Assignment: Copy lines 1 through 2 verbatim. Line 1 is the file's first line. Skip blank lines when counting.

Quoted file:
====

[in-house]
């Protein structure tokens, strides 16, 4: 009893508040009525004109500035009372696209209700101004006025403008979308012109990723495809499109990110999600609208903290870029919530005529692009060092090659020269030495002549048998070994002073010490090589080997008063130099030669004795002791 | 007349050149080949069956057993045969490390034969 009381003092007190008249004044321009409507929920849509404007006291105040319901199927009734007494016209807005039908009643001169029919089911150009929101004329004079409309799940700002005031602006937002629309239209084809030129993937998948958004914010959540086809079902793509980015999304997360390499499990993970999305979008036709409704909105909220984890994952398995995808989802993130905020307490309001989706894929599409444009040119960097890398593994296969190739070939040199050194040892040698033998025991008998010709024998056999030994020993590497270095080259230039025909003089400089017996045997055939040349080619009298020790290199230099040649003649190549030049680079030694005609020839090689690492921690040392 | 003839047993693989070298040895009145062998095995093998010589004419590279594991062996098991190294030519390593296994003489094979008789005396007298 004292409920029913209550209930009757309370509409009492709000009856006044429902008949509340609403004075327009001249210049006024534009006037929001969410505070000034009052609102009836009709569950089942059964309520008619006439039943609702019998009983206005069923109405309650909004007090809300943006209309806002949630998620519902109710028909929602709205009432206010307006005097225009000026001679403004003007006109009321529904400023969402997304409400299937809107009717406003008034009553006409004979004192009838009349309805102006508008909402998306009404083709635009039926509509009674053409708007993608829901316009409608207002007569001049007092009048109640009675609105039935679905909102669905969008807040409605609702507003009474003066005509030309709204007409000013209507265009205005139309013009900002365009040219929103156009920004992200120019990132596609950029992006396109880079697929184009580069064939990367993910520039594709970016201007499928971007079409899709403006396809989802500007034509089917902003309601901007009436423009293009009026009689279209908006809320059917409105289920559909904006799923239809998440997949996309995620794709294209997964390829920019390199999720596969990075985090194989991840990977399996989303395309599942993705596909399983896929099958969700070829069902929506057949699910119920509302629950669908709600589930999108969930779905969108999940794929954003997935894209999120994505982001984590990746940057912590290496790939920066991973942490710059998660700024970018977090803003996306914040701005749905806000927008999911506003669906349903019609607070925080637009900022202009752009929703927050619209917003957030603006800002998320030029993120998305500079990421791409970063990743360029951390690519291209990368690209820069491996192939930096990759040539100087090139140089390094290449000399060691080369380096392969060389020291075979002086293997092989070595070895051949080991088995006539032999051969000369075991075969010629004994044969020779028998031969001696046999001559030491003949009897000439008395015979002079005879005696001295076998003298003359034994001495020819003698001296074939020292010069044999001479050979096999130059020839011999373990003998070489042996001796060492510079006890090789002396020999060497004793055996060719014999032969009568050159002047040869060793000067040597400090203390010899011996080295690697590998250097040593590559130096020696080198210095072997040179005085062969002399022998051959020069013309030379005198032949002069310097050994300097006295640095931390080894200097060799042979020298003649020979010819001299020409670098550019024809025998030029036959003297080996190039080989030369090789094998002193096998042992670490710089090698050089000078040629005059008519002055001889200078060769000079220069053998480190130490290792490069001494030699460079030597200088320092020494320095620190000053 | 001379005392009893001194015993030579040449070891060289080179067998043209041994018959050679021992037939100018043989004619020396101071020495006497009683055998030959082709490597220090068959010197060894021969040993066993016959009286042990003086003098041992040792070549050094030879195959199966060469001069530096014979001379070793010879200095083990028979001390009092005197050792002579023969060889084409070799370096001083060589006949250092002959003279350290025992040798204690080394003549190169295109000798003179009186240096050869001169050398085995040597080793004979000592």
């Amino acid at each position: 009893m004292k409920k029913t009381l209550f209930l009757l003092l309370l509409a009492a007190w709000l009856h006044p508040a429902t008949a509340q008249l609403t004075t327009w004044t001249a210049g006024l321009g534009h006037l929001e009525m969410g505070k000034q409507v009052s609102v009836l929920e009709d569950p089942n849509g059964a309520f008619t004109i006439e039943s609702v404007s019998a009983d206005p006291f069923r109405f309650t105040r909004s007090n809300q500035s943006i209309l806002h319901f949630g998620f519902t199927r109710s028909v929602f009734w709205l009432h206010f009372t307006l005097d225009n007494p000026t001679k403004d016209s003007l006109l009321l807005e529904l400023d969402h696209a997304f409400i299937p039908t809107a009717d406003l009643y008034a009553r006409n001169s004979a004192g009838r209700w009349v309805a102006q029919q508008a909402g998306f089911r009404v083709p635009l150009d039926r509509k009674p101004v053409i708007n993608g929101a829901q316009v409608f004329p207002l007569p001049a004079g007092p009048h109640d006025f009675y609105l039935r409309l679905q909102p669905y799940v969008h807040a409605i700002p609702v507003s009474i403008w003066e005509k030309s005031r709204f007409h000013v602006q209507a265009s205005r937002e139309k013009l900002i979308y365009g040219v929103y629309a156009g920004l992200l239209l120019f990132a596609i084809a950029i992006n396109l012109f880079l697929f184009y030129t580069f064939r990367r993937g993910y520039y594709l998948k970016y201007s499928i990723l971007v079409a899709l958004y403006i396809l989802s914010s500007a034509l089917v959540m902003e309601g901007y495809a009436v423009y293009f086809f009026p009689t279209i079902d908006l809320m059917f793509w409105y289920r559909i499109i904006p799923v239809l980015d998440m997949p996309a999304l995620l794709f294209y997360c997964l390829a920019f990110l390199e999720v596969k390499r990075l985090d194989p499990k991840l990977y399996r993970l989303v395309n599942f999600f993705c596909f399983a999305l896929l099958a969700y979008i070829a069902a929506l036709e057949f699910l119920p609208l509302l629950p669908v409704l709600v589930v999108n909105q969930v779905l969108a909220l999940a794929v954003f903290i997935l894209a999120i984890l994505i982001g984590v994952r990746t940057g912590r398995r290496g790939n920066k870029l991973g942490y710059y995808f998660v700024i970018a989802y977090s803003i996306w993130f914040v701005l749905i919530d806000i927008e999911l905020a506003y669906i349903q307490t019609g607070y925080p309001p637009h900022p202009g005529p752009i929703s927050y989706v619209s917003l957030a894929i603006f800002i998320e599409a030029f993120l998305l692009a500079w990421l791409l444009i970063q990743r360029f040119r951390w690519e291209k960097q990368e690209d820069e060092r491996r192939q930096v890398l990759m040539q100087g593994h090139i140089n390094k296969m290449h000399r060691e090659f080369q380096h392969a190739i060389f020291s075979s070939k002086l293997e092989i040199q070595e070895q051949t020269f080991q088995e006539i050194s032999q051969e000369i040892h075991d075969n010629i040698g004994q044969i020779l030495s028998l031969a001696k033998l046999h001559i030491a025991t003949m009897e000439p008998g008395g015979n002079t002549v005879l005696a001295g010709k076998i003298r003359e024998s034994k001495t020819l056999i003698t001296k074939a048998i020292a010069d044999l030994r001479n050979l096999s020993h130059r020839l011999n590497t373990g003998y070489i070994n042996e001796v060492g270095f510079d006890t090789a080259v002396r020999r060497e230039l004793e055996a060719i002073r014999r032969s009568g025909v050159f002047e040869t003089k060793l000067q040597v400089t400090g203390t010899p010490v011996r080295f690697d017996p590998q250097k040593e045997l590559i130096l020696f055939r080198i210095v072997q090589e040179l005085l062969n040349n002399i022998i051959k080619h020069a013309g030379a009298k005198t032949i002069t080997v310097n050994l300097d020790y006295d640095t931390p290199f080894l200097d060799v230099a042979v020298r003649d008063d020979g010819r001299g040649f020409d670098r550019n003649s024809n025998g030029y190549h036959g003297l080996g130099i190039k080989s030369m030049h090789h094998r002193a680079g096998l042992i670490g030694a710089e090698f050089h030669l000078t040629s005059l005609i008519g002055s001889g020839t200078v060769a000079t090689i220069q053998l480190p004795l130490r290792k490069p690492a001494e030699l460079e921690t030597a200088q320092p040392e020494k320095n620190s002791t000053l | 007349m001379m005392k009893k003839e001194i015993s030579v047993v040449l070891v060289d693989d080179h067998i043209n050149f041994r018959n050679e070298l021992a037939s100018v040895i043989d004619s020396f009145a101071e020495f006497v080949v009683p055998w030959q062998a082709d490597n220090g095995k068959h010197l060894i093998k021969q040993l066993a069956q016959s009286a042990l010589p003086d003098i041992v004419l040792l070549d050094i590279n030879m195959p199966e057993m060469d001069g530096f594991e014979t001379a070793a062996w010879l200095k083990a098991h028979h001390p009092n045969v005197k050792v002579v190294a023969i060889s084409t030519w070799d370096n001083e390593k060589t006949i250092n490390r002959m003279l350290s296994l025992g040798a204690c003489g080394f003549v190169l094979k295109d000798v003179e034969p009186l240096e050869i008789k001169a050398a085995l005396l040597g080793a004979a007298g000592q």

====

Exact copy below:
[in-house]
């Protein structure tokens, strides 16, 4: 009893508040009525004109500035009372696209209700101004006025403008979308012109990723495809499109990110999600609208903290870029919530005529692009060092090659020269030495002549048998070994002073010490090589080997008063130099030669004795002791 | 007349050149080949069956057993045969490390034969 009381003092007190008249004044321009409507929920849509404007006291105040319901199927009734007494016209807005039908009643001169029919089911150009929101004329004079409309799940700002005031602006937002629309239209084809030129993937998948958004914010959540086809079902793509980015999304997360390499499990993970999305979008036709409704909105909220984890994952398995995808989802993130905020307490309001989706894929599409444009040119960097890398593994296969190739070939040199050194040892040698033998025991008998010709024998056999030994020993590497270095080259230039025909003089400089017996045997055939040349080619009298020790290199230099040649003649190549030049680079030694005609020839090689690492921690040392 | 003839047993693989070298040895009145062998095995093998010589004419590279594991062996098991190294030519390593296994003489094979008789005396007298 004292409920029913209550209930009757309370509409009492709000009856006044429902008949509340609403004075327009001249210049006024534009006037929001969410505070000034009052609102009836009709569950089942059964309520008619006439039943609702019998009983206005069923109405309650909004007090809300943006209309806002949630998620519902109710028909929602709205009432206010307006005097225009000026001679403004003007006109009321529904400023969402997304409400299937809107009717406003008034009553006409004979004192009838009349309805102006508008909402998306009404083709635009039926509509009674053409708007993608829901316009409608207002007569001049007092009048109640009675609105039935679905909102669905969008807040409605609702507003009474003066005509030309709204007409000013209507265009205005139309013009900002365009040219929103156009920004992200120019990132596609950029992006396109880079697929184009580069064939990367993910520039594709970016201007499928971007079409899709403006396809989802500007034509089917902003309601901007009436423009293009009026009689279209908006809320059917409105289920559909904006799923239809998440997949996309995620794709294209997964390829920019390199999720596969990075985090194989991840990977399996989303395309599942993705596909399983896929099958969700070829069902929506057949699910119920509302629950669908709600589930999108969930779905969108999940794929954003997935894209999120994505982001984590990746940057912590290496790939920066991973942490710059998660700024970018977090803003996306914040701005749905806000927008999911506003669906349903019609607070925080637009900022202009752009929703927050619209917003957030603006800002998320030029993120998305500079990421791409970063990743360029951390690519291209990368690209820069491996192939930096990759040539100087090139140089390094290449000399060691080369380096392969060389020291075979002086293997092989070595070895051949080991088995006539032999051969000369075991075969010629004994044969020779028998031969001696046999001559030491003949009897000439008395015979002079005879005696001295076998003298003359034994001495020819003698001296074939020292010069044999001479050979096999130059020839011999373990003998070489042996001796060492510079006890090789002396020999060497004793055996060719014999032969009568050159002047040869060793000067040597400090203390010899011996080295690697590998250097040593590559130096020696080198210095072997040179005085062969002399022998051959020069013309030379005198032949002069310097050994300097006295640095931390080894200097060799042979020298003649020979010819001299020409670098550019024809025998030029036959003297080996190039080989030369090789094998002193096998042992670490710089090698050089000078040629005059008519002055001889200078060769000079220069053998480190130490290792490069001494030699460079030597200088320092020494320095620190000053 | 001379005392009893001194015993030579040449070891060289080179067998043209041994018959050679021992037939100018043989004619020396101071020495006497009683055998030959082709490597220090068959010197060894021969040993066993016959009286042990003086003098041992040792070549050094030879195959199966060469001069530096014979001379070793010879200095083990028979001390009092005197050792002579023969060889084409070799370096001083060589006949250092002959003279350290025992040798204690080394003549190169295109000798003179009186240096050869001169050398085995040597080793004979000592």